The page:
EU Court Defeats Microsoft in Antitrust Case

Microsoft Corp. is contemplating whether to appeal a European court's ruling Monday that the giant software maker has been violating antitrust laws.

Executives at the Redmond, Wash.-based company had not had a chance to sift the 248-page ruling.

"I don't want to talk about what will come next," said Brad Smith, the company's general counsel. "We need to read the ruling before we make any decision."

The ruling confirms a European Commission judgment in 2004 that Microsoft impeded competition by including Media Player in all its Windows operating systems, fining the company more than $613 million.

The order by the European Union Court of First Instance also forces the technology giant to share communications code with rivals and sell a copy of Windows without Media Player.

Smith said the company, though disappointed, will comply with the ruling – expressing relief that the court did no order the company to stop selling the version of the Windows complete Media Player.

The company will have to offer an alternative.

"It does provide us with some clarity," Smith said. "I hope we can start to build a new relationship with the European Commission."

Microsoft has two months to appeal to the European Court of Justice, the EU's highest court.

The European Union Court of First Instance confirms regulators had "quite broad power and quite broad discretion" over companies with large market shares, Smith said, referring to Google Inc., Apple Inc. and International Business Machines Corp. as those that needed to heed the decision.

It said regulators had clearly demonstrated that selling media software with Windows had damaged rivals.

"The court observes that it is beyond dispute that in consequence of the tying consumers are unable to acquire the Windows operating system without simultaneously acquiring Windows Media Player," it said.

"In that regard, the court considers that neither the fact that Microsoft does not charge a separate price for Windows Media Player nor the fact that consumers are not obliged to use that Media Player is irrelevant."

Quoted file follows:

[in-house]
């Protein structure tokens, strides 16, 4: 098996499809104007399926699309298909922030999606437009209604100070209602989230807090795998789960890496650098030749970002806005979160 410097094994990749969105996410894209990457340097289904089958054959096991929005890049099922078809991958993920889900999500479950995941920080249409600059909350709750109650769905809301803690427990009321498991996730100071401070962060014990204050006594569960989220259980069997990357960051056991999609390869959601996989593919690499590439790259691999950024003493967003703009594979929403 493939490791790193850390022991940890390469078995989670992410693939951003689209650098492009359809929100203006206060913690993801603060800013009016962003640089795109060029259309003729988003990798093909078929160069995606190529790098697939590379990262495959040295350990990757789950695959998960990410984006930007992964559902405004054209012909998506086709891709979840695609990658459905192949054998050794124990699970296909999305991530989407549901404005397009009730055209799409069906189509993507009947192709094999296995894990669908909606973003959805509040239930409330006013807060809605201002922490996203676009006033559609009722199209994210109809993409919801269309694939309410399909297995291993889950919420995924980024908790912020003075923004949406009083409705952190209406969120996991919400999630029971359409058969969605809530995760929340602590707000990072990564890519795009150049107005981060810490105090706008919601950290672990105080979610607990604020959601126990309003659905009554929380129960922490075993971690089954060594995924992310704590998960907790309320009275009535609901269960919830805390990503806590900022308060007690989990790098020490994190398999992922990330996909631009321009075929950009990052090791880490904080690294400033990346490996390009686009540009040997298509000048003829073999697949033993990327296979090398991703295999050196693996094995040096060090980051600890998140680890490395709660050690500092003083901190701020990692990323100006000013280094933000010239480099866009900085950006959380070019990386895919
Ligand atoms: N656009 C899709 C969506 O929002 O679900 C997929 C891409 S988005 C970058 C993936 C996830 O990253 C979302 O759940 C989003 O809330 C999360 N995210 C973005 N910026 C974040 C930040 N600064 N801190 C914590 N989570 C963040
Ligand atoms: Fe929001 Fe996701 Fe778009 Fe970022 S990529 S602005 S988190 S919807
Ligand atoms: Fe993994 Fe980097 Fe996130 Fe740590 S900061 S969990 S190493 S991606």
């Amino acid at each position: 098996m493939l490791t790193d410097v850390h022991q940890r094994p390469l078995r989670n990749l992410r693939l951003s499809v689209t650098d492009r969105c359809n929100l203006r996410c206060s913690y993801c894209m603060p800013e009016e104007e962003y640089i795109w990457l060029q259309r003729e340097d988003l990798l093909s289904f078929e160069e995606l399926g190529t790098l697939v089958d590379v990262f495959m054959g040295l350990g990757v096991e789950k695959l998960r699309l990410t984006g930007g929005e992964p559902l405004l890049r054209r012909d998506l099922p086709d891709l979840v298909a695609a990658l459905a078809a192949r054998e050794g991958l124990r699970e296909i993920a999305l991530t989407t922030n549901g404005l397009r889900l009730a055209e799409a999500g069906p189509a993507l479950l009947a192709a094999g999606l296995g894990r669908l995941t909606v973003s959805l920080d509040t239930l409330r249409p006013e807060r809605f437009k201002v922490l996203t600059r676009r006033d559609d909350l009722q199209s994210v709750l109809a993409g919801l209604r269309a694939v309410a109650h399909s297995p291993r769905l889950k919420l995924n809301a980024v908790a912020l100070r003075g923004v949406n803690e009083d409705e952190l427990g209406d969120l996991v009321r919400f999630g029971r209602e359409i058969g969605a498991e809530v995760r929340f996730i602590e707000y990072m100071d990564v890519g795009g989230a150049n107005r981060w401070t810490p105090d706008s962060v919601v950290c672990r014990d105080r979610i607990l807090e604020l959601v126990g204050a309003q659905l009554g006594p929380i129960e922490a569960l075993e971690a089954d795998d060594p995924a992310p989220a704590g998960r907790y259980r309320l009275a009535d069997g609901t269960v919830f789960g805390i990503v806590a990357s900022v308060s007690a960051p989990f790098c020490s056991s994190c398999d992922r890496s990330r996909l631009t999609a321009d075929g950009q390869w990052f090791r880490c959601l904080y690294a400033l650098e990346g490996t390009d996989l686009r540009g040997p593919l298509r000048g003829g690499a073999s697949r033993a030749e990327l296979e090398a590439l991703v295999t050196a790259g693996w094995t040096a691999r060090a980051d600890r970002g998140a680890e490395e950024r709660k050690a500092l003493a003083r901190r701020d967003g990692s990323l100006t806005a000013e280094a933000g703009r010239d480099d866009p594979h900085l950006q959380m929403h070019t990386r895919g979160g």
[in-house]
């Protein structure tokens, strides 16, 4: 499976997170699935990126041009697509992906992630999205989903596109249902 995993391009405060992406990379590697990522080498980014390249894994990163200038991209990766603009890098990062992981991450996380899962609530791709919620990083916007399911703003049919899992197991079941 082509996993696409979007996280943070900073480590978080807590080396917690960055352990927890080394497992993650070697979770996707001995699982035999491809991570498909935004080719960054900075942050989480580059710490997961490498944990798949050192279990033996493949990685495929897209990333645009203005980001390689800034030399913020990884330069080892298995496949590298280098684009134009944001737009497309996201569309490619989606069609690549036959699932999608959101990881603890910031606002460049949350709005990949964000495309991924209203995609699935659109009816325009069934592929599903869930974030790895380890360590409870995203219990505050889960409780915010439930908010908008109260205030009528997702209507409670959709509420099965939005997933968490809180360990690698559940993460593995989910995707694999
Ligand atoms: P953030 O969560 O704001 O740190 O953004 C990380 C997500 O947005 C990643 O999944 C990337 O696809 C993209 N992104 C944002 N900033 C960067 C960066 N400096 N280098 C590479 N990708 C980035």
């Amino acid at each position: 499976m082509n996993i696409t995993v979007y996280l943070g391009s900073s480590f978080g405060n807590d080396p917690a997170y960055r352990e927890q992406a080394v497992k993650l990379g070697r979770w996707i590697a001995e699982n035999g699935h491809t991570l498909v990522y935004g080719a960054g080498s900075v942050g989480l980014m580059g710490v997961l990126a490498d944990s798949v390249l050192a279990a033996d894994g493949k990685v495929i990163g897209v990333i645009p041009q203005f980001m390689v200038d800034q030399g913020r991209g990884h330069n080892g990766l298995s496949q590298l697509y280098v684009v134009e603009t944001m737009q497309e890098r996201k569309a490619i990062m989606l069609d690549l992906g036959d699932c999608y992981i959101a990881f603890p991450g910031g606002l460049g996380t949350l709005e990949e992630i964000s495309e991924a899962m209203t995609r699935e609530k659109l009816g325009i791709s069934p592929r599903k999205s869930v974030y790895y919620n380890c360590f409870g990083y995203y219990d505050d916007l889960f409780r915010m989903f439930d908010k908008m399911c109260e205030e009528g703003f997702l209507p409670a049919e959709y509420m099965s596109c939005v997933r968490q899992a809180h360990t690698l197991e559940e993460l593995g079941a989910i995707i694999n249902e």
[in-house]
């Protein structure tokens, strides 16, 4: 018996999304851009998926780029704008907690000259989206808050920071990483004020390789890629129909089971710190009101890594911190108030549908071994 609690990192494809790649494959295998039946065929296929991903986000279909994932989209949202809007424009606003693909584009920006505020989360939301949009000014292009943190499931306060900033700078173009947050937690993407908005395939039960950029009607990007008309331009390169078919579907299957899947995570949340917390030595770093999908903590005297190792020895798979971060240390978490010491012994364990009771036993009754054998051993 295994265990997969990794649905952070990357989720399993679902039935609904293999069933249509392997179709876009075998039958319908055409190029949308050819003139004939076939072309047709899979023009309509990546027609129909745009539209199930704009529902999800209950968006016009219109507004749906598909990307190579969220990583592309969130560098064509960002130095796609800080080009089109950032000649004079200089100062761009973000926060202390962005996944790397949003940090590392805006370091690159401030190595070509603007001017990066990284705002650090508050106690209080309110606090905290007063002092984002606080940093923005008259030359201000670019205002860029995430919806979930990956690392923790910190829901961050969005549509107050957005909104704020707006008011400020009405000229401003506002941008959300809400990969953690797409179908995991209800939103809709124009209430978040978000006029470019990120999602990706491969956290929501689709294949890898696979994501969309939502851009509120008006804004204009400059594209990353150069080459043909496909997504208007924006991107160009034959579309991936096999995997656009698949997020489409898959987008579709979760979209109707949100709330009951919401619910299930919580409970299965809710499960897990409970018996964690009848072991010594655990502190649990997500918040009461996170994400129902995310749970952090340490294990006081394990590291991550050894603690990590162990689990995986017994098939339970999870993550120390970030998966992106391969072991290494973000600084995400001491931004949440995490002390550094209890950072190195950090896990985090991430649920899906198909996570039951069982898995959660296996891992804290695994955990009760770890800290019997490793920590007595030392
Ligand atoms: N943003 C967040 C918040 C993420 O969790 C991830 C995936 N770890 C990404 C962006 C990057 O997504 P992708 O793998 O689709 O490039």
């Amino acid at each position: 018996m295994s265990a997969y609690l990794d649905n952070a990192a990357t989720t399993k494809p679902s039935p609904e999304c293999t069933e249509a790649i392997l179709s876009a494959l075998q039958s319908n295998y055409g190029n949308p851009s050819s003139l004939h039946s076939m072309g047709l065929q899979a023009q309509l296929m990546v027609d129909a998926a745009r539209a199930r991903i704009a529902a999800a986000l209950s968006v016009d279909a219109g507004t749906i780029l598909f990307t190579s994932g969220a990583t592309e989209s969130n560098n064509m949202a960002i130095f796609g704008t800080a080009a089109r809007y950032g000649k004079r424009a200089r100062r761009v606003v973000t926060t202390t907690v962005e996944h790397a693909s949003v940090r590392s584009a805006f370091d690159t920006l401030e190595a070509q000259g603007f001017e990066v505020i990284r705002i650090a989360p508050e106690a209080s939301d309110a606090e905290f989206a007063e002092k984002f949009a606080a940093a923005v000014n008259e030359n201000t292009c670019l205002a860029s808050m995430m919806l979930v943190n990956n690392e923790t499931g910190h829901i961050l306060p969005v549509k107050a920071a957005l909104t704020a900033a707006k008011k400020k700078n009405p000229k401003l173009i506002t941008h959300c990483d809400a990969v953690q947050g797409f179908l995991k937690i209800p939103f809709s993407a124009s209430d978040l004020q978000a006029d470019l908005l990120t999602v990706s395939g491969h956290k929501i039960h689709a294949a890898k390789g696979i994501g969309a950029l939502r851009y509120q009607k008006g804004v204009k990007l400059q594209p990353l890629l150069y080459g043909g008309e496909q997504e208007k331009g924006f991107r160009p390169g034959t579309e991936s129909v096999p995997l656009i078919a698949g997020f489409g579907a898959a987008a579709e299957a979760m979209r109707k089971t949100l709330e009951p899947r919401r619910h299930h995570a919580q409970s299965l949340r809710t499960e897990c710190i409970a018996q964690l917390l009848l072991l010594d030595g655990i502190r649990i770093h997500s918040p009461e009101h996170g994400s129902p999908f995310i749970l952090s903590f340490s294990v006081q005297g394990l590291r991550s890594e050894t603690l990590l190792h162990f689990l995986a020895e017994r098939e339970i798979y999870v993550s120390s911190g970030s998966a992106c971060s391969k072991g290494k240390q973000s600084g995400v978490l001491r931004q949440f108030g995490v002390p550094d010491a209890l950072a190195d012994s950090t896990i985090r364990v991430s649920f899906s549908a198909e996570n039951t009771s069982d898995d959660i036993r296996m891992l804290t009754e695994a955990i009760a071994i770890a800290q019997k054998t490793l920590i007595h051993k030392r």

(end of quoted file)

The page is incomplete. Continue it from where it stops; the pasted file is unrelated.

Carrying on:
But the court did overturn regulators' decision to appoint a monitoring trustee to watch how Microsoft had complied with the ruling, saying the Commission had exceeded its powers by ordering Microsoft to pay for all the costs of the trustee.

The mood at EU headquarters was one of elation and the court's decision was hailed as a big victory for the EU's competition policy and for consumer rights.

"The ruling confirms more than ever that Microsoft must comply," said EU Competition Commissioner Neelie Kroes. "I will not tolerate continued noncompliance."

Kroes said however that the victory did not yet mean that software customers have more choice than they did three years ago, when Microsoft was slapped with the original EU fine.

"The court has confirmed the Commission's view that consumers are suffering at the hands of Microsoft," she said.

She refused to say what the implications of Monday's decision would have on other ongoing legal fights between the EU and Microsoft.

From NPR reports and The Associated Press

Comments

 

Please keep your community civil. All comments must follow the NPR.org Community rules and terms of use, and will be moderated prior to posting. NPR reserves the right to use the comments we receive, in whole or in part, and to use the commenter's name and location, in any medium. See also the Terms of Use, Privacy Policy and Community FAQ.